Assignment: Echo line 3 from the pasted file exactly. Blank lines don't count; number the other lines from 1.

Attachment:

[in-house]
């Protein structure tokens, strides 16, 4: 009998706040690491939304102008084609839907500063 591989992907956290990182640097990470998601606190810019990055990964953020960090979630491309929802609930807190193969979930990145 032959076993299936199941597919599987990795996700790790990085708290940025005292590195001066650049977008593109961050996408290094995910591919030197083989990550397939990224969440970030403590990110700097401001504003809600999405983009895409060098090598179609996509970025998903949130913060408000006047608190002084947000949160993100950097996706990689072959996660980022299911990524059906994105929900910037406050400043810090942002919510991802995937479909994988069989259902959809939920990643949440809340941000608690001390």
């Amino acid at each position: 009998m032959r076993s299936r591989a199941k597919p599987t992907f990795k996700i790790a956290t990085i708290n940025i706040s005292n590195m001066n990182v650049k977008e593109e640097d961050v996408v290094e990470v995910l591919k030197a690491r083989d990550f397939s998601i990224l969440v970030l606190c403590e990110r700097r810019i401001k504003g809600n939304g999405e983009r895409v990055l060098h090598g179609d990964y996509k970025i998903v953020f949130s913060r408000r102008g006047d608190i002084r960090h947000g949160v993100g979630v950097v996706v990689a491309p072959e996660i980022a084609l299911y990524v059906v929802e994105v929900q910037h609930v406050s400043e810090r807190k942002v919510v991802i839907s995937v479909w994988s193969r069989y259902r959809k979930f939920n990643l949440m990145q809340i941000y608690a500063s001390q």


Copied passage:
């Amino acid at each position: 009998m032959r076993s299936r591989a199941k597919p599987t992907f990795k996700i790790a956290t990085i708290n940025i706040s005292n590195m001066n990182v650049k977008e593109e640097d961050v996408v290094e990470v995910l591919k030197a690491r083989d990550f397939s998601i990224l969440v970030l606190c403590e990110r700097r810019i401001k504003g809600n939304g999405e983009r895409v990055l060098h090598g179609d990964y996509k970025i998903v953020f949130s913060r408000r102008g006047d608190i002084r960090h947000g949160v993100g979630v950097v996706v990689a491309p072959e996660i980022a084609l299911y990524v059906v929802e994105v929900q910037h609930v406050s400043e810090r807190k942002v919510v991802i839907s995937v479909w994988s193969r069989y259902r959809k979930f939920n990643l949440m990145q809340i941000y608690a500063s001390q």